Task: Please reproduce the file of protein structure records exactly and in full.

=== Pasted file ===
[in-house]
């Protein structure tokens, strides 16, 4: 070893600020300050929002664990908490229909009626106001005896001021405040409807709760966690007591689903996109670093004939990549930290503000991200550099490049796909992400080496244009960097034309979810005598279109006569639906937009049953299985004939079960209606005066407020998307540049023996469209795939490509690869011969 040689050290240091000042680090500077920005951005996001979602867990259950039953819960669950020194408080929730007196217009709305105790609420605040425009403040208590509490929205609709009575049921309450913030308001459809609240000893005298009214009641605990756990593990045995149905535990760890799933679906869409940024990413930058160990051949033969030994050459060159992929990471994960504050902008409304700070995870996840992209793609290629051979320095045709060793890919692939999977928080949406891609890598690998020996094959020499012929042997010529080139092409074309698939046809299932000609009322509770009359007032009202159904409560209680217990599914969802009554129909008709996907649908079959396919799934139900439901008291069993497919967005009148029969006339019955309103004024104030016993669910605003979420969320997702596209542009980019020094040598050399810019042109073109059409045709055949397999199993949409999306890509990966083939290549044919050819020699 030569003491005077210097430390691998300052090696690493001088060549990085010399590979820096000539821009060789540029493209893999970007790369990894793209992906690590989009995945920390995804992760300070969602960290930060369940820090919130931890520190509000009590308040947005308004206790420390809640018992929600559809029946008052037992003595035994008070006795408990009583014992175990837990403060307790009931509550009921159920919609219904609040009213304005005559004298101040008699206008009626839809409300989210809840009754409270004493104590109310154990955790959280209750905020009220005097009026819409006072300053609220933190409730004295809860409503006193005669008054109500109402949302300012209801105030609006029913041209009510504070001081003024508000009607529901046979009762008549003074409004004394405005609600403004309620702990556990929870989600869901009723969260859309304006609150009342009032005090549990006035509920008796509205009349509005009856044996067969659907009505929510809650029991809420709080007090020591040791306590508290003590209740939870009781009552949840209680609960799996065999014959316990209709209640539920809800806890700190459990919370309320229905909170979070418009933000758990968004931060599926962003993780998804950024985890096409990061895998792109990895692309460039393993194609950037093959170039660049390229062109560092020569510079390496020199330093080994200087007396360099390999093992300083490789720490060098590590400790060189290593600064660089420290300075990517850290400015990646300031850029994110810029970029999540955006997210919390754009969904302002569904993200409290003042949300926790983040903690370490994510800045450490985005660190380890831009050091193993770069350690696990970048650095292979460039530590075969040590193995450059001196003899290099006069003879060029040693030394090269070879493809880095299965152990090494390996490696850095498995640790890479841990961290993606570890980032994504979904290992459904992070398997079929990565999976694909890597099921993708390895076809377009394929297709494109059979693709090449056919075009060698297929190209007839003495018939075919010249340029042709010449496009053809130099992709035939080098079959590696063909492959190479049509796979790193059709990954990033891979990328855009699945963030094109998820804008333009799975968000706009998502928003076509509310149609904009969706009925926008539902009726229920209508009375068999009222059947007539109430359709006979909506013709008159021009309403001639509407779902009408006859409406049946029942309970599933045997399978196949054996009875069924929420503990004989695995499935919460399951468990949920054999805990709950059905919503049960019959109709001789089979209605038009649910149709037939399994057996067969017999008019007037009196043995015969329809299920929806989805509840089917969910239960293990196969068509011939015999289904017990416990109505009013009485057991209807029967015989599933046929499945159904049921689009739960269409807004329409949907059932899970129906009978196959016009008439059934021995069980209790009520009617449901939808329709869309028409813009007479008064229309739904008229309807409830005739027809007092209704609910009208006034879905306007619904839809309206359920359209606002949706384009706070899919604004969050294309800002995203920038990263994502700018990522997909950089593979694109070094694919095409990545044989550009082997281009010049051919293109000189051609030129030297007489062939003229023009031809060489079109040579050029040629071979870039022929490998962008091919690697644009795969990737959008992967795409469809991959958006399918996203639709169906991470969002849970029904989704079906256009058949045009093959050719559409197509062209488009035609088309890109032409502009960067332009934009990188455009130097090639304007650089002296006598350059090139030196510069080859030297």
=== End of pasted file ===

[in-house]
């Protein structure tokens, strides 16, 4: 070893600020300050929002664990908490229909009626106001005896001021405040409807709760966690007591689903996109670093004939990549930290503000991200550099490049796909992400080496244009960097034309979810005598279109006569639906937009049953299985004939079960209606005066407020998307540049023996469209795939490509690869011969 040689050290240091000042680090500077920005951005996001979602867990259950039953819960669950020194408080929730007196217009709305105790609420605040425009403040208590509490929205609709009575049921309450913030308001459809609240000893005298009214009641605990756990593990045995149905535990760890799933679906869409940024990413930058160990051949033969030994050459060159992929990471994960504050902008409304700070995870996840992209793609290629051979320095045709060793890919692939999977928080949406891609890598690998020996094959020499012929042997010529080139092409074309698939046809299932000609009322509770009359007032009202159904409560209680217990599914969802009554129909008709996907649908079959396919799934139900439901008291069993497919967005009148029969006339019955309103004024104030016993669910605003979420969320997702596209542009980019020094040598050399810019042109073109059409045709055949397999199993949409999306890509990966083939290549044919050819020699 030569003491005077210097430390691998300052090696690493001088060549990085010399590979820096000539821009060789540029493209893999970007790369990894793209992906690590989009995945920390995804992760300070969602960290930060369940820090919130931890520190509000009590308040947005308004206790420390809640018992929600559809029946008052037992003595035994008070006795408990009583014992175990837990403060307790009931509550009921159920919609219904609040009213304005005559004298101040008699206008009626839809409300989210809840009754409270004493104590109310154990955790959280209750905020009220005097009026819409006072300053609220933190409730004295809860409503006193005669008054109500109402949302300012209801105030609006029913041209009510504070001081003024508000009607529901046979009762008549003074409004004394405005609600403004309620702990556990929870989600869901009723969260859309304006609150009342009032005090549990006035509920008796509205009349509005009856044996067969659907009505929510809650029991809420709080007090020591040791306590508290003590209740939870009781009552949840209680609960799996065999014959316990209709209640539920809800806890700190459990919370309320229905909170979070418009933000758990968004931060599926962003993780998804950024985890096409990061895998792109990895692309460039393993194609950037093959170039660049390229062109560092020569510079390496020199330093080994200087007396360099390999093992300083490789720490060098590590400790060189290593600064660089420290300075990517850290400015990646300031850029994110810029970029999540955006997210919390754009969904302002569904993200409290003042949300926790983040903690370490994510800045450490985005660190380890831009050091193993770069350690696990970048650095292979460039530590075969040590193995450059001196003899290099006069003879060029040693030394090269070879493809880095299965152990090494390996490696850095498995640790890479841990961290993606570890980032994504979904290992459904992070398997079929990565999976694909890597099921993708390895076809377009394929297709494109059979693709090449056919075009060698297929190209007839003495018939075919010249340029042709010449496009053809130099992709035939080098079959590696063909492959190479049509796979790193059709990954990033891979990328855009699945963030094109998820804008333009799975968000706009998502928003076509509310149609904009969706009925926008539902009726229920209508009375068999009222059947007539109430359709006979909506013709008159021009309403001639509407779902009408006859409406049946029942309970599933045997399978196949054996009875069924929420503990004989695995499935919460399951468990949920054999805990709950059905919503049960019959109709001789089979209605038009649910149709037939399994057996067969017999008019007037009196043995015969329809299920929806989805509840089917969910239960293990196969068509011939015999289904017990416990109505009013009485057991209807029967015989599933046929499945159904049921689009739960269409807004329409949907059932899970129906009978196959016009008439059934021995069980209790009520009617449901939808329709869309028409813009007479008064229309739904008229309807409830005739027809007092209704609910009208006034879905306007619904839809309206359920359209606002949706384009706070899919604004969050294309800002995203920038990263994502700018990522997909950089593979694109070094694919095409990545044989550009082997281009010049051919293109000189051609030129030297007489062939003229023009031809060489079109040579050029040629071979870039022929490998962008091919690697644009795969990737959008992967795409469809991959958006399918996203639709169906991470969002849970029904989704079906256009058949045009093959050719559409197509062209488009035609088309890109032409502009960067332009934009990188455009130097090639304007650089002296006598350059090139030196510069080859030297």